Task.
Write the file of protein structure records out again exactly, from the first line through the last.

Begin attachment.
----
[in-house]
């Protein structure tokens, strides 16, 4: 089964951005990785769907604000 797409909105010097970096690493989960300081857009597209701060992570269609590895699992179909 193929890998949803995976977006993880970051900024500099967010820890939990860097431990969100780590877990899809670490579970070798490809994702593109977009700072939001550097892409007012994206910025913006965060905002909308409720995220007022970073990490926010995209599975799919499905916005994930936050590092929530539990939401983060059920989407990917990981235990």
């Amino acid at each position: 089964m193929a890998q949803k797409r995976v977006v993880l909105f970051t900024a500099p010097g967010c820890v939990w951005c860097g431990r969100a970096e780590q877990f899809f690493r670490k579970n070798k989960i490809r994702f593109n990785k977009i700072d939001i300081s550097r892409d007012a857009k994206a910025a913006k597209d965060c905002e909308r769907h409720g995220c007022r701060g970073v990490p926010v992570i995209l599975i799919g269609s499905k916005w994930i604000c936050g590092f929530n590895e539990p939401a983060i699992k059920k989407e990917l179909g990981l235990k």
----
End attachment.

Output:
[in-house]
């Protein structure tokens, strides 16, 4: 089964951005990785769907604000 797409909105010097970096690493989960300081857009597209701060992570269609590895699992179909 193929890998949803995976977006993880970051900024500099967010820890939990860097431990969100780590877990899809670490579970070798490809994702593109977009700072939001550097892409007012994206910025913006965060905002909308409720995220007022970073990490926010995209599975799919499905916005994930936050590092929530539990939401983060059920989407990917990981235990």
């Amino acid at each position: 089964m193929a890998q949803k797409r995976v977006v993880l909105f970051t900024a500099p010097g967010c820890v939990w951005c860097g431990r969100a970096e780590q877990f899809f690493r670490k579970n070798k989960i490809r994702f593109n990785k977009i700072d939001i300081s550097r892409d007012a857009k994206a910025a913006k597209d965060c905002e909308r769907h409720g995220c007022r701060g970073v990490p926010v992570i995209l599975i799919g269609s499905k916005w994930i604000c936050g590092f929530n590895e539990p939401a983060i699992k059920k989407e990917l179909g990981l235990k």